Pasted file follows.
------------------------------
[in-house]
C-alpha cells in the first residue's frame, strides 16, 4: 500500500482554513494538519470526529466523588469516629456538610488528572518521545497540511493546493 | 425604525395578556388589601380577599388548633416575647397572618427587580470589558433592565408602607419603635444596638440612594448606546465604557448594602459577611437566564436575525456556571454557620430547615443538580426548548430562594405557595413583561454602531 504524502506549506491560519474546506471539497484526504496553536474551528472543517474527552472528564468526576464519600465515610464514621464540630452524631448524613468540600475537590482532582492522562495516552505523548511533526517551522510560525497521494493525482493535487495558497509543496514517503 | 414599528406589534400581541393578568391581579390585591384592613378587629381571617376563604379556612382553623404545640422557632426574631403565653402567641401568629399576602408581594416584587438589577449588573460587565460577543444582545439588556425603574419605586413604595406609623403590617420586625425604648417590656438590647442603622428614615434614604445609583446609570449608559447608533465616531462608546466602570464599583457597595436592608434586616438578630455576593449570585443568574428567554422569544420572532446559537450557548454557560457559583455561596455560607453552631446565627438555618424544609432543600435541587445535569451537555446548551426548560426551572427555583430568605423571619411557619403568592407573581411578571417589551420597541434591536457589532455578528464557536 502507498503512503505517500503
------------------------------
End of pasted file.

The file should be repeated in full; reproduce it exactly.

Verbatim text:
[in-house]
C-alpha cells in the first residue's frame, strides 16, 4: 500500500482554513494538519470526529466523588469516629456538610488528572518521545497540511493546493 | 425604525395578556388589601380577599388548633416575647397572618427587580470589558433592565408602607419603635444596638440612594448606546465604557448594602459577611437566564436575525456556571454557620430547615443538580426548548430562594405557595413583561454602531 504524502506549506491560519474546506471539497484526504496553536474551528472543517474527552472528564468526576464519600465515610464514621464540630452524631448524613468540600475537590482532582492522562495516552505523548511533526517551522510560525497521494493525482493535487495558497509543496514517503 | 414599528406589534400581541393578568391581579390585591384592613378587629381571617376563604379556612382553623404545640422557632426574631403565653402567641401568629399576602408581594416584587438589577449588573460587565460577543444582545439588556425603574419605586413604595406609623403590617420586625425604648417590656438590647442603622428614615434614604445609583446609570449608559447608533465616531462608546466602570464599583457597595436592608434586616438578630455576593449570585443568574428567554422569544420572532446559537450557548454557560457559583455561596455560607453552631446565627438555618424544609432543600435541587445535569451537555446548551426548560426551572427555583430568605423571619411557619403568592407573581411578571417589551420597541434591536457589532455578528464557536 502507498503512503505517500503